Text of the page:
Lynda:Bela, this is… the information you’re providing is so dense and rich and… and helpful. And I’m sure… honestly, I’m… I was trying to think of the headline so far, which is like, “You don’t have to be an engineer to learn a lot from this conversation.” In fact, I think that the average person going, “What’s next?” I mean, you’ve really given some nuts and bolts, and really some point people in the right direction of, “Hey, if you’re looking to get a degree of any kind in this field,” you’ve given a lot of options there.
You know, what I’ve been impressed by a great deal since the crisis started and we’ve had conversation is about the ways from the very beginning that you created engagement with your team. And I’ve really been taking note of that. And I’ve actually been distributing to a lot of my other clients, those techniques, and they’ve picked them up and they’ve used to them with the kind of success you haven’t. I think some of the things that you have done, especially at the beginning are now almost commonplace. But they certainly weren’t the day that everybody was starting to work in their living rooms.
So, I was… I was wondering if you’d be willing to share some of the techniques that works best for your team. So, what’s working on keeping your virtual team engaged right now?
Bela:So, it’s funny. You get 60, 65 people and you tell them all, “Go work in your house.” And for some people, that means they’re alone in their apartment, and for some people, that means that they’re trying to work from their house while their spouse also tries to work, and their children are trying to school and or… or just maybe screaming in the background. And so, it’s… it’s very different for each person what working from home looks like.
And so, a big part of what I’ve tried to do is try to normalize it, right? It’s not wrong if you’ve got a kid in the background. It’s not wrong if you… if you… if your house is messy. And so, from the very start, all of our meetings have been video chat. So, I’ve asked everybody to turn on their camera. And it really makes people feel more human to each other, you know? I’m leading a team and when my… my 4-year-old son walks into the room and tells me he has to go to the bathroom, you know, everybody kind of laughs on the call, and then we get past it and we keep going, right?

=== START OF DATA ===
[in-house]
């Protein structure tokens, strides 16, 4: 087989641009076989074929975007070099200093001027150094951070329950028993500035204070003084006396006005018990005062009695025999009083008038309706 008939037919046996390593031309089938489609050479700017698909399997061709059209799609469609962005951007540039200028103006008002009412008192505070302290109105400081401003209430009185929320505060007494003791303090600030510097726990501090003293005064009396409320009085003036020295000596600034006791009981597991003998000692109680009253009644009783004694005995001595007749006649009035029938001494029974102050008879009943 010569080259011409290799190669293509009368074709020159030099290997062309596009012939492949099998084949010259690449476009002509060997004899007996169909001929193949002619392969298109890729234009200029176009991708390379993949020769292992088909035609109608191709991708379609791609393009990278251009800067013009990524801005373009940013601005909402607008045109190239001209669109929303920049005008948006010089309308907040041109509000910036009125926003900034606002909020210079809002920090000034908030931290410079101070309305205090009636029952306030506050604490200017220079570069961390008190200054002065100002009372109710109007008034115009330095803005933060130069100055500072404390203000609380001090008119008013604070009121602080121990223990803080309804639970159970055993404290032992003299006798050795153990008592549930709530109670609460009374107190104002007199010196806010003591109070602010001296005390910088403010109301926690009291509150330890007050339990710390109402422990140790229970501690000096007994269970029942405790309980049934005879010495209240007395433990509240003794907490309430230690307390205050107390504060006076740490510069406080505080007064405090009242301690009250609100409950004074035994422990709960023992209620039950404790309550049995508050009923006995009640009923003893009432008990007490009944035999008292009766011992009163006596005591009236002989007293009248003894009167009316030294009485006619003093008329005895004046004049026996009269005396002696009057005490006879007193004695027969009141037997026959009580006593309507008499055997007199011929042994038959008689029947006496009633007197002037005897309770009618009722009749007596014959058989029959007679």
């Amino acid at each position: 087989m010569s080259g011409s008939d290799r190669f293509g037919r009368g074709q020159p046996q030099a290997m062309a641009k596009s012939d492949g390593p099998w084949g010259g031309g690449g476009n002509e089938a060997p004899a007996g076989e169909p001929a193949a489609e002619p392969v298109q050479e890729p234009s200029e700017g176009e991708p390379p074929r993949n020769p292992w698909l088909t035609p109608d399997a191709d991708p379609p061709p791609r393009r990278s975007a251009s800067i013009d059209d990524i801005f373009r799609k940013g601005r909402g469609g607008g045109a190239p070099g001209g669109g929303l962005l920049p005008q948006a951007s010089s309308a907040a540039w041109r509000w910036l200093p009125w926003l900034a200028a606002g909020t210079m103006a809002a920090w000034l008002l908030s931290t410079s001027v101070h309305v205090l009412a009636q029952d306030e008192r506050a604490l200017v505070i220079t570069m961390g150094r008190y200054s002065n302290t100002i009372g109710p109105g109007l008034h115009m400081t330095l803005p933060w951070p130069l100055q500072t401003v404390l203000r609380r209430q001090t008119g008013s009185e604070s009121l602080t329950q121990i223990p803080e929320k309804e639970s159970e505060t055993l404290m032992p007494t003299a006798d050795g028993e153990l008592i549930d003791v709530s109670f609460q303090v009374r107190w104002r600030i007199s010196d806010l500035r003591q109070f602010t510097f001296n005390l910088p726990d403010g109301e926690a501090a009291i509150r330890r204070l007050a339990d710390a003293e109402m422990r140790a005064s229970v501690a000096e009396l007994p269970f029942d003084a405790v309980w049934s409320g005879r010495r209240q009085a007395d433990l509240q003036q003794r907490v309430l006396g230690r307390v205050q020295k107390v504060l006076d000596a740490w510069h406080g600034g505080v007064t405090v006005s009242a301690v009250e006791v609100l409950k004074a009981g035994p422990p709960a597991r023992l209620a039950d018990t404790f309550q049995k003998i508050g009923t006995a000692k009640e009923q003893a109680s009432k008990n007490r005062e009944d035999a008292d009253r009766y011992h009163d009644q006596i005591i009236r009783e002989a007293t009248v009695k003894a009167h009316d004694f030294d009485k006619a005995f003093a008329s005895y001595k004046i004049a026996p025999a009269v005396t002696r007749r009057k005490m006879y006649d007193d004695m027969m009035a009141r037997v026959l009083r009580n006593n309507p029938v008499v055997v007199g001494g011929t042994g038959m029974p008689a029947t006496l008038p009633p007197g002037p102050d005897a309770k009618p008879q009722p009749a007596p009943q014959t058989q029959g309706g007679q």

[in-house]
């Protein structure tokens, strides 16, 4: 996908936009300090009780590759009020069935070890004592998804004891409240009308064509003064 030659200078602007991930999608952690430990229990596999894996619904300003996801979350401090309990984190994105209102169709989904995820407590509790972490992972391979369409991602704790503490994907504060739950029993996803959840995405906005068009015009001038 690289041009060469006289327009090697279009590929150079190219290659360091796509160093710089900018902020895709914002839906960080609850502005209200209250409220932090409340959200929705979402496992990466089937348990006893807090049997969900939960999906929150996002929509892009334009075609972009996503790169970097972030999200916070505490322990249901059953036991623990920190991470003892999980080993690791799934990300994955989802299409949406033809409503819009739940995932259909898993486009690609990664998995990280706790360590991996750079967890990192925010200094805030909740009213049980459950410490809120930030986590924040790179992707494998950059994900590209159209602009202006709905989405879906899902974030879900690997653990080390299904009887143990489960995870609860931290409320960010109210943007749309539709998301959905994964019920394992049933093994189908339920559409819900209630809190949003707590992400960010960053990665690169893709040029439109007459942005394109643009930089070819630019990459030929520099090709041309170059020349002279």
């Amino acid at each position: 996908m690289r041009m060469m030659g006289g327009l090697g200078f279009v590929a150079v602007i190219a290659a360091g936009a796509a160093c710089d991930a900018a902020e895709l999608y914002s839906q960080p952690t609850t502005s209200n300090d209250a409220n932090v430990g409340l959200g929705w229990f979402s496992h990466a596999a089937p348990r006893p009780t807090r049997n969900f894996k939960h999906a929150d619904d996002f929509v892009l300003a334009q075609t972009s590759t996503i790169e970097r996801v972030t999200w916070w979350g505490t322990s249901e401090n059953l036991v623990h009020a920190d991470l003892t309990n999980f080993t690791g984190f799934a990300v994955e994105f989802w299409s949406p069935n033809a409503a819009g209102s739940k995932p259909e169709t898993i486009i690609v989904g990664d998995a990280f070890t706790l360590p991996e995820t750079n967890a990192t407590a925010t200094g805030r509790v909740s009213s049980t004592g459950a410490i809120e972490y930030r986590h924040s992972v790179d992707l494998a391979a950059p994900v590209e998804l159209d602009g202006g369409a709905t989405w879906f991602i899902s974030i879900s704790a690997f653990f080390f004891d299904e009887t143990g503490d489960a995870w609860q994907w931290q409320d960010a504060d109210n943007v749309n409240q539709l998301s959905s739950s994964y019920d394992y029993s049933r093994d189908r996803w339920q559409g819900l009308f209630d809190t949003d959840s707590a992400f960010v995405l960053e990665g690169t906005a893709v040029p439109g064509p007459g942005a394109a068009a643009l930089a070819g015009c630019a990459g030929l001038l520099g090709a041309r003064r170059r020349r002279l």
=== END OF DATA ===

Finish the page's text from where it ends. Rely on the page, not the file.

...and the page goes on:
And so, I think one part is… is having those… having everybody be on video. And it’s a kind of a conversation starter to say, ‘Oh, what’s not in your background? Who’s that a picture of? You know, what’s… what’s that ornament from? Where did you go?” And so, I think that… that was one of the very first things.
The other couple things that we started from that very first week, it was… it was sort of a 3-part effort. First, we set up check-in meetings. So, I set up every other week, a check-in meeting with about 6 or 7 people per meeting. And there was no agenda work-related to the… the check-in meetings are set for 30 minutes. And the idea was just to make sure people are doing okay.
Different people have reacted to the stresses of working from home differently. And… and, you know, some people… some people love it. Some people are introverts and they say, “I love this. This is the best thing. I wish I’d done this earlier.” And some people are very lonely and, you know, looking forward to that opportunity to interface with other people. And so, having an opportunity, not just for me to check in on them, but for them to talk to each other and see each other. And so, we’ve been doing that since the beginning.
The second has been happy hours. So, you know, to support our customers, of course, we have… every week, we set up about 4 happy hours a week. And 2 of them are, you know, 5:00 or 6 o’clock. And then we’ll have 1 at about 8:30 or 9:00 at night. And then 1… 1 of the young women on my team has actually set up an 8 o’clock AM happy hour, and she instead calls it a healthy hour, and she leads the workout for our team.
And… and it’s interesting because the… the happy hours aren’t so much based around drinking something. They’re more based around just getting to have that social interaction with the rest of the team that you don’t normally get. Where you would normally have that in the break room or at the watercooler or, you know, walking by somebody’s cubicle, you don’t have those opportunities now. So, those happy hours has been a lot of fun to just get to have an opportunity to talk to other people. And they’re all… they’re all themed, which is kind of funny. I can talk about that maybe later. But they all have a theme, and each person volunteers to host a happy hour comes up with a theme. And there’s… there’s been quite a wide range. It’s been pretty funny.